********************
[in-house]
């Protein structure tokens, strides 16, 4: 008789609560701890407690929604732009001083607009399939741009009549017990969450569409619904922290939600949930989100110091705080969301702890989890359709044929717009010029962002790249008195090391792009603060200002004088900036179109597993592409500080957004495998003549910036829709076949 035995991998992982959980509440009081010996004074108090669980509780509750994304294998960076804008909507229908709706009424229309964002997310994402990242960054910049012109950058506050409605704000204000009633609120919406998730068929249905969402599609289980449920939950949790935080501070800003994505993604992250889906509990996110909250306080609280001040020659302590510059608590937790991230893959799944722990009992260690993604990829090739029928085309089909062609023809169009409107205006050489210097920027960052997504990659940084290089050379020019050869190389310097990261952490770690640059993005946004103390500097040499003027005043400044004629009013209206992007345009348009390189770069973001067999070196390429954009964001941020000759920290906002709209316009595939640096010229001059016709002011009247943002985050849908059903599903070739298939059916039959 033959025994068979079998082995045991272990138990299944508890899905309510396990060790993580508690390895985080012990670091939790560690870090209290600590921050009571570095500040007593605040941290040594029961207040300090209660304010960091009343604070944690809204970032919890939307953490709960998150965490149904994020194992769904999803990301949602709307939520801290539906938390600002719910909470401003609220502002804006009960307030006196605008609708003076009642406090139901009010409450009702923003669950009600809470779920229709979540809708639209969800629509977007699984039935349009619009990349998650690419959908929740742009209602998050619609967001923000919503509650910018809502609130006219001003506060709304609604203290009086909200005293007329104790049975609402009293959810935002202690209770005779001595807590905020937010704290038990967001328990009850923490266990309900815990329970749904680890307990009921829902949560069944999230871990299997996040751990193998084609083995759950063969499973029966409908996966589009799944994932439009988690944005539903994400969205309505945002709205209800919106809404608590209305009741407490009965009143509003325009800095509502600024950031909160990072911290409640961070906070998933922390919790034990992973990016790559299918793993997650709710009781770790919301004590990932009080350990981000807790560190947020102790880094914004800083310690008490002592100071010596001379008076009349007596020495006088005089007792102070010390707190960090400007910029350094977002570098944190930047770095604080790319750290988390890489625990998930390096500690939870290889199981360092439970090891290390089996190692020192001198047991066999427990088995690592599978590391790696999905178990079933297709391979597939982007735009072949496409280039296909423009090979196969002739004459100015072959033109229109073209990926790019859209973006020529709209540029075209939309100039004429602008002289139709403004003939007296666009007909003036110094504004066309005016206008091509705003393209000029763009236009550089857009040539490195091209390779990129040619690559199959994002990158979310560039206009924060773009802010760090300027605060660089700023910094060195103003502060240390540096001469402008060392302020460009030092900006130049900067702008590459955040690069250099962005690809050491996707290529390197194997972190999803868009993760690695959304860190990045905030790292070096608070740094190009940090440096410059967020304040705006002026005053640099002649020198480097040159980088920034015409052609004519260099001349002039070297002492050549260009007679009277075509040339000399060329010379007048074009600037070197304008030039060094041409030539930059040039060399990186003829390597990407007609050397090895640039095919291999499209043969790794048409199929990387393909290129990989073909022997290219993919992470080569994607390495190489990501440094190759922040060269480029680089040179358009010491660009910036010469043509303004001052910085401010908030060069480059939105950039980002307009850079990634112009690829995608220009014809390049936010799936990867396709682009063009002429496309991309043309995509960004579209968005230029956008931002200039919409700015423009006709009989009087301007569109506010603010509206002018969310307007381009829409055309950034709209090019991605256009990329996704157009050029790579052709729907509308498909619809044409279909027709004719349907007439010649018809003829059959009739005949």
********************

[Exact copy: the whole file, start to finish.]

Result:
[in-house]
């Protein structure tokens, strides 16, 4: 008789609560701890407690929604732009001083607009399939741009009549017990969450569409619904922290939600949930989100110091705080969301702890989890359709044929717009010029962002790249008195090391792009603060200002004088900036179109597993592409500080957004495998003549910036829709076949 035995991998992982959980509440009081010996004074108090669980509780509750994304294998960076804008909507229908709706009424229309964002997310994402990242960054910049012109950058506050409605704000204000009633609120919406998730068929249905969402599609289980449920939950949790935080501070800003994505993604992250889906509990996110909250306080609280001040020659302590510059608590937790991230893959799944722990009992260690993604990829090739029928085309089909062609023809169009409107205006050489210097920027960052997504990659940084290089050379020019050869190389310097990261952490770690640059993005946004103390500097040499003027005043400044004629009013209206992007345009348009390189770069973001067999070196390429954009964001941020000759920290906002709209316009595939640096010229001059016709002011009247943002985050849908059903599903070739298939059916039959 033959025994068979079998082995045991272990138990299944508890899905309510396990060790993580508690390895985080012990670091939790560690870090209290600590921050009571570095500040007593605040941290040594029961207040300090209660304010960091009343604070944690809204970032919890939307953490709960998150965490149904994020194992769904999803990301949602709307939520801290539906938390600002719910909470401003609220502002804006009960307030006196605008609708003076009642406090139901009010409450009702923003669950009600809470779920229709979540809708639209969800629509977007699984039935349009619009990349998650690419959908929740742009209602998050619609967001923000919503509650910018809502609130006219001003506060709304609604203290009086909200005293007329104790049975609402009293959810935002202690209770005779001595807590905020937010704290038990967001328990009850923490266990309900815990329970749904680890307990009921829902949560069944999230871990299997996040751990193998084609083995759950063969499973029966409908996966589009799944994932439009988690944005539903994400969205309505945002709205209800919106809404608590209305009741407490009965009143509003325009800095509502600024950031909160990072911290409640961070906070998933922390919790034990992973990016790559299918793993997650709710009781770790919301004590990932009080350990981000807790560190947020102790880094914004800083310690008490002592100071010596001379008076009349007596020495006088005089007792102070010390707190960090400007910029350094977002570098944190930047770095604080790319750290988390890489625990998930390096500690939870290889199981360092439970090891290390089996190692020192001198047991066999427990088995690592599978590391790696999905178990079933297709391979597939982007735009072949496409280039296909423009090979196969002739004459100015072959033109229109073209990926790019859209973006020529709209540029075209939309100039004429602008002289139709403004003939007296666009007909003036110094504004066309005016206008091509705003393209000029763009236009550089857009040539490195091209390779990129040619690559199959994002990158979310560039206009924060773009802010760090300027605060660089700023910094060195103003502060240390540096001469402008060392302020460009030092900006130049900067702008590459955040690069250099962005690809050491996707290529390197194997972190999803868009993760690695959304860190990045905030790292070096608070740094190009940090440096410059967020304040705006002026005053640099002649020198480097040159980088920034015409052609004519260099001349002039070297002492050549260009007679009277075509040339000399060329010379007048074009600037070197304008030039060094041409030539930059040039060399990186003829390597990407007609050397090895640039095919291999499209043969790794048409199929990387393909290129990989073909022997290219993919992470080569994607390495190489990501440094190759922040060269480029680089040179358009010491660009910036010469043509303004001052910085401010908030060069480059939105950039980002307009850079990634112009690829995608220009014809390049936010799936990867396709682009063009002429496309991309043309995509960004579209968005230029956008931002200039919409700015423009006709009989009087301007569109506010603010509206002018969310307007381009829409055309950034709209090019991605256009990329996704157009050029790579052709729907509308498909619809044409279909027709004719349907007439010649018809003829059959009739005949």